Gay community

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The gay community, or LGBT (lesbian, gay, bisexual, and transgender) community, is a loosely defined grouping of LGBT and LGBT-supportive people, organizations and subcultures, united by a common culture and civil rights movements. These communities generally celebrate pride, diversity, individuality, and sexuality. LGBT activists and sociologists see LGBT community-building as an antidote to heterosexism, homophobia, biphobia, transphobia, sex-negativity, and conformist pressures thought to exist in the larger society. The term gay pride is used to express the LGBT community's identity and collective strength. The LGBT community is diverse in political affiliation. Not all LGBT individuals consider themselves part of an LGBT community.

Groups that may be considered part of the LGBT community include gay villages, LGBT rights organizations, LGBT employee groups at companies, LGBT student groups in schools and universities, and LGBT-affirming religious groups.

Within the LGBT community there exist identifiable sub-communities, such as the leather community, the bear community, the chubby community, the lesbian community, the bisexual community, the transgender community, the drag community, and the rave community.

Contents

Symbols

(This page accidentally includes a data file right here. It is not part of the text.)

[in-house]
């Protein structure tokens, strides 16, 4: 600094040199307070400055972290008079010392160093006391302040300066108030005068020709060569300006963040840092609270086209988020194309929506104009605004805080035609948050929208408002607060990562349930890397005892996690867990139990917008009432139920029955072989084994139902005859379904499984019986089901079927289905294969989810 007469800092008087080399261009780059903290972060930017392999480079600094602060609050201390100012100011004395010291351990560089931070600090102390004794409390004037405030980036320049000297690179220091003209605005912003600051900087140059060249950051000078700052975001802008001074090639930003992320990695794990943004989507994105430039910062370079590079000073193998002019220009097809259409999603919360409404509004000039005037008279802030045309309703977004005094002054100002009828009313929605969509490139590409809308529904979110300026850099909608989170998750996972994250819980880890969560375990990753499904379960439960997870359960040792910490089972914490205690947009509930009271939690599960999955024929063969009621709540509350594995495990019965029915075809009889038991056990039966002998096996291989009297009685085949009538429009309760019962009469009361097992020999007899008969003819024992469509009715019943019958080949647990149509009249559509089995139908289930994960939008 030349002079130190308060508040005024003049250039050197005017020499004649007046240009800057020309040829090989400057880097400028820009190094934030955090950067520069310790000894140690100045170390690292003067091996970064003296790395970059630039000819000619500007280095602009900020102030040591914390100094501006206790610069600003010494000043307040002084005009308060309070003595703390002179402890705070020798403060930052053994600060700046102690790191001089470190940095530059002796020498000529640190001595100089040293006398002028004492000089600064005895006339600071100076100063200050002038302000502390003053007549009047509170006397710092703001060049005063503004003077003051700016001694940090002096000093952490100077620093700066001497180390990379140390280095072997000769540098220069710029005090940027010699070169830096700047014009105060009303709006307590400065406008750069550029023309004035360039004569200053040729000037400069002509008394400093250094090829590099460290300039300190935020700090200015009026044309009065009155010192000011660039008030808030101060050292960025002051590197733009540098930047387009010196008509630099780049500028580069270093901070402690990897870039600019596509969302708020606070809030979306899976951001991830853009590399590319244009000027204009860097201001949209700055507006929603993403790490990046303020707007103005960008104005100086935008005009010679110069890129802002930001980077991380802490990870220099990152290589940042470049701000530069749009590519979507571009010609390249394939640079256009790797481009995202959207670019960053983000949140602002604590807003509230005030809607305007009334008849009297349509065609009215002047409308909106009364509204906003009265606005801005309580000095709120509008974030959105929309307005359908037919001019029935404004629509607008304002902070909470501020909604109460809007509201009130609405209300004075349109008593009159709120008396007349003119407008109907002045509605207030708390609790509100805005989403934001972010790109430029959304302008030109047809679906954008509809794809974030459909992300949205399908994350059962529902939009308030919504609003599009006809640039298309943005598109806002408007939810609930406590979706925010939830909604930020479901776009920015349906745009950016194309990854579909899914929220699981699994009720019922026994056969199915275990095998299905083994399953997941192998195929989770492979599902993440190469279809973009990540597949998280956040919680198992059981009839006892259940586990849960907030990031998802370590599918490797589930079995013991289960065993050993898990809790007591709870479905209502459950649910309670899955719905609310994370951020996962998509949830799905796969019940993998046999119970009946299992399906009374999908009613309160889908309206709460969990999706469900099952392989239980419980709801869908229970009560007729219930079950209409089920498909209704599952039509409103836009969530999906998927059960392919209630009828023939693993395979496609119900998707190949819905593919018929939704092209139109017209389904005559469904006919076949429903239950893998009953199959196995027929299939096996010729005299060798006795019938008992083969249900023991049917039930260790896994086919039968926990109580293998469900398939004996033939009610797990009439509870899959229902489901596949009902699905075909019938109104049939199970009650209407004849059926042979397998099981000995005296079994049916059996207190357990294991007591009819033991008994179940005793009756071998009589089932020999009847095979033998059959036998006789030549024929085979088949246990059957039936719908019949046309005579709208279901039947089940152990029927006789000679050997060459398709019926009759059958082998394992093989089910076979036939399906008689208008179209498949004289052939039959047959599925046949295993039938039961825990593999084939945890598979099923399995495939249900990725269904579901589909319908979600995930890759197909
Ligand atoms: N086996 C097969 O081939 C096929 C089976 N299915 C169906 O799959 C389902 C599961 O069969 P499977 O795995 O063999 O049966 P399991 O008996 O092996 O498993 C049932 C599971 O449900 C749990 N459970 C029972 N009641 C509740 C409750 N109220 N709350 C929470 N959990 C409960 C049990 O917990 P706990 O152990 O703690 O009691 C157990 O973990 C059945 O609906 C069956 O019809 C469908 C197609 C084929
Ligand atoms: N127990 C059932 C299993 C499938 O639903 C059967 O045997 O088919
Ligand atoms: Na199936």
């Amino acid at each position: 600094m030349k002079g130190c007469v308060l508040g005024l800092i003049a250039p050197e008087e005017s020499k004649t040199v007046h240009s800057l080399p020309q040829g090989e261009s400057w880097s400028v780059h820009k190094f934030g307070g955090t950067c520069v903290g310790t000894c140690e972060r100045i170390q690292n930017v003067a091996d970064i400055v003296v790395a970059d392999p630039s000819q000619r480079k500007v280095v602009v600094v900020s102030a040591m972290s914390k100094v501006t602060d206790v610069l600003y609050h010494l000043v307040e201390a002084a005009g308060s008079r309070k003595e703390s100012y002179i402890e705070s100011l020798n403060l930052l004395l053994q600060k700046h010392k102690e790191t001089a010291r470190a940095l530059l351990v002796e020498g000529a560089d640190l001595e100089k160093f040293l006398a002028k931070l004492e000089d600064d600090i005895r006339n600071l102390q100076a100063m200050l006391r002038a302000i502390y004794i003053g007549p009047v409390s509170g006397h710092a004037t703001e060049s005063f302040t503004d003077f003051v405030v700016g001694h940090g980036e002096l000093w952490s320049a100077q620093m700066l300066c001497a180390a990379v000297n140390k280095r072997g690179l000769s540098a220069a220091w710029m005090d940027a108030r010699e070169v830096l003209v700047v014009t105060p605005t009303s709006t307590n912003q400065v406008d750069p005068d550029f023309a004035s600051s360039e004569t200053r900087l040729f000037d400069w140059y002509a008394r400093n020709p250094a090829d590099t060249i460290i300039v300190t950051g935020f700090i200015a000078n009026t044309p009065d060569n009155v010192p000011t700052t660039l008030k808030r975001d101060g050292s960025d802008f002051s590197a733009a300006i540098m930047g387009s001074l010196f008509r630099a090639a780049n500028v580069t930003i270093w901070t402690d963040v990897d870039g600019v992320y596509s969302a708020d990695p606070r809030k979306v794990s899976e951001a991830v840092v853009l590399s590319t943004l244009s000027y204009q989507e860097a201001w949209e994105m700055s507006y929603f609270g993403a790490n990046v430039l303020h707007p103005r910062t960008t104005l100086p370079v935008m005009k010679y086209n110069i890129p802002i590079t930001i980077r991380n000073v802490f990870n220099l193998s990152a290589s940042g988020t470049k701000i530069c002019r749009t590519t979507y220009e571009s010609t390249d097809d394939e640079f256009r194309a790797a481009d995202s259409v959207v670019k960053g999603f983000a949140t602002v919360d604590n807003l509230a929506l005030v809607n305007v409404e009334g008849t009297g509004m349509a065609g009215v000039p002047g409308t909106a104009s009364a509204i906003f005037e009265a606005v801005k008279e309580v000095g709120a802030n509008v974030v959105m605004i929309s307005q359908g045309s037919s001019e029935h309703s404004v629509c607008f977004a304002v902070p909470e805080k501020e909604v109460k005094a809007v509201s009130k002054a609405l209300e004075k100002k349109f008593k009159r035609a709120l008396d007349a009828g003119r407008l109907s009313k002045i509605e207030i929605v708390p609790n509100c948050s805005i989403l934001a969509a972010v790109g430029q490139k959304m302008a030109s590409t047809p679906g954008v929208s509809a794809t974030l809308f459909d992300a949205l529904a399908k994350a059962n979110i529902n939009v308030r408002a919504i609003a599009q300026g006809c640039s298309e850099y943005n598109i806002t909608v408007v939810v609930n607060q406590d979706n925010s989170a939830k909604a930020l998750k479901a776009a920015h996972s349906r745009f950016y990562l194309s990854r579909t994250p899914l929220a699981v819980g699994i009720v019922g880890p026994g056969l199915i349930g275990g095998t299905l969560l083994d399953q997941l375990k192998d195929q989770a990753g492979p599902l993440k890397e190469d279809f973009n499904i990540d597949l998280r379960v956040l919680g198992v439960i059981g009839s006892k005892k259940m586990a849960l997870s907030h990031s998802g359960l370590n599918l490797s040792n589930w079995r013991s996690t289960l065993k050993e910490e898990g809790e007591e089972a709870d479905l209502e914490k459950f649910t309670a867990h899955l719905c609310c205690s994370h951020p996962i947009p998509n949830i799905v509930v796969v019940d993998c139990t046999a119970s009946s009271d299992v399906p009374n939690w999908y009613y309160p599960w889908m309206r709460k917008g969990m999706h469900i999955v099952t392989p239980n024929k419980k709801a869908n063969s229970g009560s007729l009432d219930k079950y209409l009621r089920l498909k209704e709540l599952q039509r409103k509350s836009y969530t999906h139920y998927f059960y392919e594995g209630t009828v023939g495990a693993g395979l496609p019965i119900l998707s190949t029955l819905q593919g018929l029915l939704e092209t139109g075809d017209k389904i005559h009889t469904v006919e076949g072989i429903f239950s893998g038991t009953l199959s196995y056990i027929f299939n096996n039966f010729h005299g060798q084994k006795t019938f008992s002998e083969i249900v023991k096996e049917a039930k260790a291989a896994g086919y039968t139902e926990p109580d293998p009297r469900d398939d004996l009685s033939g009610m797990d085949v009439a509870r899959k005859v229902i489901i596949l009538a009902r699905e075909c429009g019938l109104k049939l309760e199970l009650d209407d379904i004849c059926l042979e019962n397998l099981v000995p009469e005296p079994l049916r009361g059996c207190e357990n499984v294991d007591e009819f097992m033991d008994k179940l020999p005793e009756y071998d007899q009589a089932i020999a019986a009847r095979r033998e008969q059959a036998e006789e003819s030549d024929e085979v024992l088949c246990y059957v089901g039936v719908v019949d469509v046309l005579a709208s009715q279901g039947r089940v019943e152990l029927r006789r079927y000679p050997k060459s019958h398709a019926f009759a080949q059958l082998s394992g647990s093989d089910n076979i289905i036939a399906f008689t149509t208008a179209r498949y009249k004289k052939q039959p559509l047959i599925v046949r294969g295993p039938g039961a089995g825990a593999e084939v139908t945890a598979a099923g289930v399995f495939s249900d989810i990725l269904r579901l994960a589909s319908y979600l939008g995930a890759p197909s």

The gay community is frequently associated with certain symbols; especially the rainbow or rainbow flags. The Greek lambda symbol ("L" for liberation), triangles, ribbons, and gender symbols are also used as "gay acceptance" symbol. There a many types of flags to represent subdivisions in the gay community but the most commonly recognized one is the rainbow flag. According to Gilbert Baker, creator of the commonly known rainbow flag, each color represents a value in the community: hot pink=sexuality, red=life, orange=healing, yellow=the sun, green=nature, blue=art, indigo=harmony, violet=spirit. Later, pink and indigo were removed from the flag to lead to the present day flag which was first presented at the 1979 Pride Parade. Other flags include the Victory over AIDS flag, Leather Pride flag, and Bear Pride flag.[1] The lambda symbol was originally adopted by Gay Activists Alliance of New York in 1970 after they broke away from the larger Gay Liberation Front. Lambda was chosen because people might confuse it for a college symbol and not recognize it as a gay community symbol unless one was actually involved in the community. "Back in December of 1974, the lambda was officially declared the international symbol for gay and lesbian rights by the International Gay Rights Congress in Edinburgh, Scotland." [1] The triangle became a symbol for the gay community after the Holocaust. Not only did it represent Jews, but homosexuals who were killed because of German law. During the Holocaust, homosexuals were labeled with pink triangles to distinguish between them, Jews, regular prisoners, and political prisoners. The black triangle is similarly a symbol for females only to represent lesbian sisterhood. Gender symbols have a much longer list of variations of homosexual/bisexual relationships which are clearly recognizable but may not be as popularly seen as the other symbols. Other symbols that relate to the gay community and/or gay pride include the gay-teen suicide awareness ribbon, AIDS awareness ribbon, labrys, and purple rhinoceros.

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